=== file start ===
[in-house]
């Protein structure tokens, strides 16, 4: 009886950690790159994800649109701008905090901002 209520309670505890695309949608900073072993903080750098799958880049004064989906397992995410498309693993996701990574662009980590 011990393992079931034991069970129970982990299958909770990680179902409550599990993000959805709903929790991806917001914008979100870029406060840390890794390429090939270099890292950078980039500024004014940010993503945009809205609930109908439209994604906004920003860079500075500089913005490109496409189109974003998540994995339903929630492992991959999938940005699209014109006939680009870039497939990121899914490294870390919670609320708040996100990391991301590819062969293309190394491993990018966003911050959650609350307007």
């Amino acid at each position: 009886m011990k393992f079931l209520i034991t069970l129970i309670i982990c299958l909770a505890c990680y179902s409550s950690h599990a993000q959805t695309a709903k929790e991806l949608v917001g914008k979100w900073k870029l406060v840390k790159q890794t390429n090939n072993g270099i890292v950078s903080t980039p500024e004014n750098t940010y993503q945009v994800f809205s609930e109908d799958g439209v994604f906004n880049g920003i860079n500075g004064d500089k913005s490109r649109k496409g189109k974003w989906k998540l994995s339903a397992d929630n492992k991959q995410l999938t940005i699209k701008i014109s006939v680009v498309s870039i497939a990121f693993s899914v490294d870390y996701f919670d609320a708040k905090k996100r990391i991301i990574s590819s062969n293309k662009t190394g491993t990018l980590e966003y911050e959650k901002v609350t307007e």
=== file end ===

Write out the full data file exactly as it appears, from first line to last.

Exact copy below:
[in-house]
């Protein structure tokens, strides 16, 4: 009886950690790159994800649109701008905090901002 209520309670505890695309949608900073072993903080750098799958880049004064989906397992995410498309693993996701990574662009980590 011990393992079931034991069970129970982990299958909770990680179902409550599990993000959805709903929790991806917001914008979100870029406060840390890794390429090939270099890292950078980039500024004014940010993503945009809205609930109908439209994604906004920003860079500075500089913005490109496409189109974003998540994995339903929630492992991959999938940005699209014109006939680009870039497939990121899914490294870390919670609320708040996100990391991301590819062969293309190394491993990018966003911050959650609350307007």
């Amino acid at each position: 009886m011990k393992f079931l209520i034991t069970l129970i309670i982990c299958l909770a505890c990680y179902s409550s950690h599990a993000q959805t695309a709903k929790e991806l949608v917001g914008k979100w900073k870029l406060v840390k790159q890794t390429n090939n072993g270099i890292v950078s903080t980039p500024e004014n750098t940010y993503q945009v994800f809205s609930e109908d799958g439209v994604f906004n880049g920003i860079n500075g004064d500089k913005s490109r649109k496409g189109k974003w989906k998540l994995s339903a397992d929630n492992k991959q995410l999938t940005i699209k701008i014109s006939v680009v498309s870039i497939a990121f693993s899914v490294d870390y996701f919670d609320a708040k905090k996100r990391i991301i990574s590819s062969n293309k662009t190394g491993t990018l980590e966003y911050e959650k901002v609350t307007e």